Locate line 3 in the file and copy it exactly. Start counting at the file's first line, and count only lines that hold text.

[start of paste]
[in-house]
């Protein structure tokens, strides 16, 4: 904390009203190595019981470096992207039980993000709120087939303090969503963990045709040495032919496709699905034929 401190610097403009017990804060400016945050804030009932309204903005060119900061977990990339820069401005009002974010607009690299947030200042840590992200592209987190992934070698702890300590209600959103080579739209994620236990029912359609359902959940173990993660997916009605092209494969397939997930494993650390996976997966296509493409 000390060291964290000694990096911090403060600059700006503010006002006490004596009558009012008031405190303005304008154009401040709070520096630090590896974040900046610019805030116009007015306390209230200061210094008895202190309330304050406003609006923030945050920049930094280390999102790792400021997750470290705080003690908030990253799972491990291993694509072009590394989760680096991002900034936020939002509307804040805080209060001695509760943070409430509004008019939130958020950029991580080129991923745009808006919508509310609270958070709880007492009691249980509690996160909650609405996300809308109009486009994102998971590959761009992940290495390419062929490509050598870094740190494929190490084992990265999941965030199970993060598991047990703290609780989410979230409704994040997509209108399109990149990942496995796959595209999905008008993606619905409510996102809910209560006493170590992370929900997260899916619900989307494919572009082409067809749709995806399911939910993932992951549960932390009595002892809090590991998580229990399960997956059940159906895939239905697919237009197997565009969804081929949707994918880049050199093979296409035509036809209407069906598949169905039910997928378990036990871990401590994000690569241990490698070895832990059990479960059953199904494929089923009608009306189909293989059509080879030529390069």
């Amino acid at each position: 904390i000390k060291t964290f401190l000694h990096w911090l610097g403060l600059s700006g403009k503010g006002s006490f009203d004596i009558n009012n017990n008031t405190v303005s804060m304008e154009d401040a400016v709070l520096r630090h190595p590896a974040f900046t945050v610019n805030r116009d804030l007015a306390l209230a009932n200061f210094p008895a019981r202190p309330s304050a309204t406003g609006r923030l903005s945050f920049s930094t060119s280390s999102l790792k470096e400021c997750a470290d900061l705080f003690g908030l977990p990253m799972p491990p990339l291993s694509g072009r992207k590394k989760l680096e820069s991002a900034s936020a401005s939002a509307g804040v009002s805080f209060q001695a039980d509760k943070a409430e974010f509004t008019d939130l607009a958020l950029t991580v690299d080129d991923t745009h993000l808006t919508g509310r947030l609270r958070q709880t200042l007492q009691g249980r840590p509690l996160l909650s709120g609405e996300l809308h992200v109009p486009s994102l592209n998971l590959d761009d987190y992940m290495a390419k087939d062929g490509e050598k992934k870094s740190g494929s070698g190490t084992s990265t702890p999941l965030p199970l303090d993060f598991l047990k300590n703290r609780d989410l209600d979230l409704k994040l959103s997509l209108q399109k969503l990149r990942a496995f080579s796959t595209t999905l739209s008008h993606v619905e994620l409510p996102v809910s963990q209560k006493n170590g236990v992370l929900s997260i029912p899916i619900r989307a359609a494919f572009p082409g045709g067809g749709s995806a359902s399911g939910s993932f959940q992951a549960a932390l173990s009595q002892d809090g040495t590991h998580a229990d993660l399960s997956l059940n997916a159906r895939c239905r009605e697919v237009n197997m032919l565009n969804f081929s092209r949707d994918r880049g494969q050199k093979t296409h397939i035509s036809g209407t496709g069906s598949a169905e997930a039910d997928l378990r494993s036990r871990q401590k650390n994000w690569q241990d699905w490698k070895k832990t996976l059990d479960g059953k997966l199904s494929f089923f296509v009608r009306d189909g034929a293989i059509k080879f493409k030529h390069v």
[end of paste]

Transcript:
């Amino acid at each position: 904390i000390k060291t964290f401190l000694h990096w911090l610097g403060l600059s700006g403009k503010g006002s006490f009203d004596i009558n009012n017990n008031t405190v303005s804060m304008e154009d401040a400016v709070l520096r630090h190595p590896a974040f900046t945050v610019n805030r116009d804030l007015a306390l209230a009932n200061f210094p008895a019981r202190p309330s304050a309204t406003g609006r923030l903005s945050f920049s930094t060119s280390s999102l790792k470096e400021c997750a470290d900061l705080f003690g908030l977990p990253m799972p491990p990339l291993s694509g072009r992207k590394k989760l680096e820069s991002a900034s936020a401005s939002a509307g804040v009002s805080f209060q001695a039980d509760k943070a409430e974010f509004t008019d939130l607009a958020l950029t991580v690299d080129d991923t745009h993000l808006t919508g509310r947030l609270r958070q709880t200042l007492q009691g249980r840590p509690l996160l909650s709120g609405e996300l809308h992200v109009p486009s994102l592209n998971l590959d761009d987190y992940m290495a390419k087939d062929g490509e050598k992934k870094s740190g494929s070698g190490t084992s990265t702890p999941l965030p199970l303090d993060f598991l047990k300590n703290r609780d989410l209600d979230l409704k994040l959103s997509l209108q399109k969503l990149r990942a496995f080579s796959t595209t999905l739209s008008h993606v619905e994620l409510p996102v809910s963990q209560k006493n170590g236990v992370l929900s997260i029912p899916i619900r989307a359609a494919f572009p082409g045709g067809g749709s995806a359902s399911g939910s993932f959940q992951a549960a932390l173990s009595q002892d809090g040495t590991h998580a229990d993660l399960s997956l059940n997916a159906r895939c239905r009605e697919v237009n197997m032919l565009n969804f081929s092209r949707d994918r880049g494969q050199k093979t296409h397939i035509s036809g209407t496709g069906s598949a169905e997930a039910d997928l378990r494993s036990r871990q401590k650390n994000w690569q241990d699905w490698k070895k832990t996976l059990d479960g059953k997966l199904s494929f089923f296509v009608r009306d189909g034929a293989i059509k080879f493409k030529h390069v």